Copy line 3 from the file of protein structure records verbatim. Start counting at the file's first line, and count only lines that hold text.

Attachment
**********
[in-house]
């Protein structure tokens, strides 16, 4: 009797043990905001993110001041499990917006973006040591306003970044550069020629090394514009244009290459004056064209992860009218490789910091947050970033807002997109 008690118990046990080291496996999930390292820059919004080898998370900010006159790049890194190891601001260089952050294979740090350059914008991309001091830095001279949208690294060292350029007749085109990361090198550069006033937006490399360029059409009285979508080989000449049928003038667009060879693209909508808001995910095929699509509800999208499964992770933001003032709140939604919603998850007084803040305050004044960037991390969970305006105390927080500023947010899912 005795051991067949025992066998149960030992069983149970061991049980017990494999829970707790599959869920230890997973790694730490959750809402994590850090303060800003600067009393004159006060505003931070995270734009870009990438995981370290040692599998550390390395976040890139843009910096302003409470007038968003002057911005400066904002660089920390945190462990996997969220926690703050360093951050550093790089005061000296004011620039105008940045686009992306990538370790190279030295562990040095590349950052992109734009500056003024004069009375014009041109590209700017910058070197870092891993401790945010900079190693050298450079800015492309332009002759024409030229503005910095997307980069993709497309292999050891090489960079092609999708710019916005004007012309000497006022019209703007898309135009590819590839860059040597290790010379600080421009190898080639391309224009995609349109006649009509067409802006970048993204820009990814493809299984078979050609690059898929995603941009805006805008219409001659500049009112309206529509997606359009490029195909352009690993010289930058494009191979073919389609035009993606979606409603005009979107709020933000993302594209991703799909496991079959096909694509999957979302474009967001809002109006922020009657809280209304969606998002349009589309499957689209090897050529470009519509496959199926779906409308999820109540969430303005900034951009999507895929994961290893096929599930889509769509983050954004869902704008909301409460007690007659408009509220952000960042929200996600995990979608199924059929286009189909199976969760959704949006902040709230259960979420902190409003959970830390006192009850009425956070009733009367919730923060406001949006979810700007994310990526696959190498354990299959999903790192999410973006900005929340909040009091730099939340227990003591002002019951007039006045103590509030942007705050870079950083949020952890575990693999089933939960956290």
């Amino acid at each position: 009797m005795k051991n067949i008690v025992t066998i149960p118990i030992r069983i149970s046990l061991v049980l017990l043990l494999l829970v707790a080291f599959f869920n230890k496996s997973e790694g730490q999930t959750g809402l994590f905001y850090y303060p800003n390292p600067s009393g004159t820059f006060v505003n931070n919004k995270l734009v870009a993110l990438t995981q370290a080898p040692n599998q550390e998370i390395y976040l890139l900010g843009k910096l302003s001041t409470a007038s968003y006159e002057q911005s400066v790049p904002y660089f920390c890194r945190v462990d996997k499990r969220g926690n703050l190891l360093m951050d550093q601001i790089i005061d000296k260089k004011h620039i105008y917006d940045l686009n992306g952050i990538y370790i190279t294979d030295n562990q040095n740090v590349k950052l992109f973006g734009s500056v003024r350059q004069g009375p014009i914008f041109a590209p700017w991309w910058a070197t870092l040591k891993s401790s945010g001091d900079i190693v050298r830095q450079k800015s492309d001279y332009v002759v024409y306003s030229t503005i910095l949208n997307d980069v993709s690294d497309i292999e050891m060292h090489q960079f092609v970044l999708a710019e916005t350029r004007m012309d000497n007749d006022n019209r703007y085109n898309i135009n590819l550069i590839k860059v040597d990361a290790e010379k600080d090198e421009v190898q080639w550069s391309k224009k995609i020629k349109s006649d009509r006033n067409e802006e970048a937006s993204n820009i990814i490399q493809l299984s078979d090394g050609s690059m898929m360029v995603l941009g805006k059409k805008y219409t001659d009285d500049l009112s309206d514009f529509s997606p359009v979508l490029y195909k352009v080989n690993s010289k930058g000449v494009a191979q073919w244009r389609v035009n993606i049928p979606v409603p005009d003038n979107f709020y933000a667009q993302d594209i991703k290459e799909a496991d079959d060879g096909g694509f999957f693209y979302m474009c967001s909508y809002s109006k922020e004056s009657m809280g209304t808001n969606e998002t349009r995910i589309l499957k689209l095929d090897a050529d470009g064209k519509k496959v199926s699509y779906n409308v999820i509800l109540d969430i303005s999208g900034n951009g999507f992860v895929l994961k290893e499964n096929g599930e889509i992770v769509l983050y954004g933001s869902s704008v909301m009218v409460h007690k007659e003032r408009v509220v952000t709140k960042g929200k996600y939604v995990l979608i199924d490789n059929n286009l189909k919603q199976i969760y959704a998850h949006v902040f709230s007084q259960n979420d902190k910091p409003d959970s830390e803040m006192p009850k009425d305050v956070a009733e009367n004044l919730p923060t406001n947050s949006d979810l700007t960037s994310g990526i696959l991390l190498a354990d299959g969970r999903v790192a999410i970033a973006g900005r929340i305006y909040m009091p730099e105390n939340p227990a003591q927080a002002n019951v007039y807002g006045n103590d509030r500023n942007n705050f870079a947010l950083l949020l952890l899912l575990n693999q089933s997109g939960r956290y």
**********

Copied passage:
């Amino acid at each position: 009797m005795k051991n067949i008690v025992t066998i149960p118990i030992r069983i149970s046990l061991v049980l017990l043990l494999l829970v707790a080291f599959f869920n230890k496996s997973e790694g730490q999930t959750g809402l994590f905001y850090y303060p800003n390292p600067s009393g004159t820059f006060v505003n931070n919004k995270l734009v870009a993110l990438t995981q370290a080898p040692n599998q550390e998370i390395y976040l890139l900010g843009k910096l302003s001041t409470a007038s968003y006159e002057q911005s400066v790049p904002y660089f920390c890194r945190v462990d996997k499990r969220g926690n703050l190891l360093m951050d550093q601001i790089i005061d000296k260089k004011h620039i105008y917006d940045l686009n992306g952050i990538y370790i190279t294979d030295n562990q040095n740090v590349k950052l992109f973006g734009s500056v003024r350059q004069g009375p014009i914008f041109a590209p700017w991309w910058a070197t870092l040591k891993s401790s945010g001091d900079i190693v050298r830095q450079k800015s492309d001279y332009v002759v024409y306003s030229t503005i910095l949208n997307d980069v993709s690294d497309i292999e050891m060292h090489q960079f092609v970044l999708a710019e916005t350029r004007m012309d000497n007749d006022n019209r703007y085109n898309i135009n590819l550069i590839k860059v040597d990361a290790e010379k600080d090198e421009v190898q080639w550069s391309k224009k995609i020629k349109s006649d009509r006033n067409e802006e970048a937006s993204n820009i990814i490399q493809l299984s078979d090394g050609s690059m898929m360029v995603l941009g805006k059409k805008y219409t001659d009285d500049l009112s309206d514009f529509s997606p359009v979508l490029y195909k352009v080989n690993s010289k930058g000449v494009a191979q073919w244009r389609v035009n993606i049928p979606v409603p005009d003038n979107f709020y933000a667009q993302d594209i991703k290459e799909a496991d079959d060879g096909g694509f999957f693209y979302m474009c967001s909508y809002s109006k922020e004056s009657m809280g209304t808001n969606e998002t349009r995910i589309l499957k689209l095929d090897a050529d470009g064209k519509k496959v199926s699509y779906n409308v999820i509800l109540d969430i303005s999208g900034n951009g999507f992860v895929l994961k290893e499964n096929g599930e889509i992770v769509l983050y954004g933001s869902s704008v909301m009218v409460h007690k007659e003032r408009v509220v952000t709140k960042g929200k996600y939604v995990l979608i199924d490789n059929n286009l189909k919603q199976i969760y959704a998850h949006v902040f709230s007084q259960n979420d902190k910091p409003d959970s830390e803040m006192p009850k009425d305050v956070a009733e009367n004044l919730p923060t406001n947050s949006d979810l700007t960037s994310g990526i696959l991390l190498a354990d299959g969970r999903v790192a999410i970033a973006g900005r929340i305006y909040m009091p730099e105390n939340p227990a003591q927080a002002n019951v007039y807002g006045n103590d509030r500023n942007n705050f870079a947010l950083l949020l952890l899912l575990n693999q089933s997109g939960r956290y």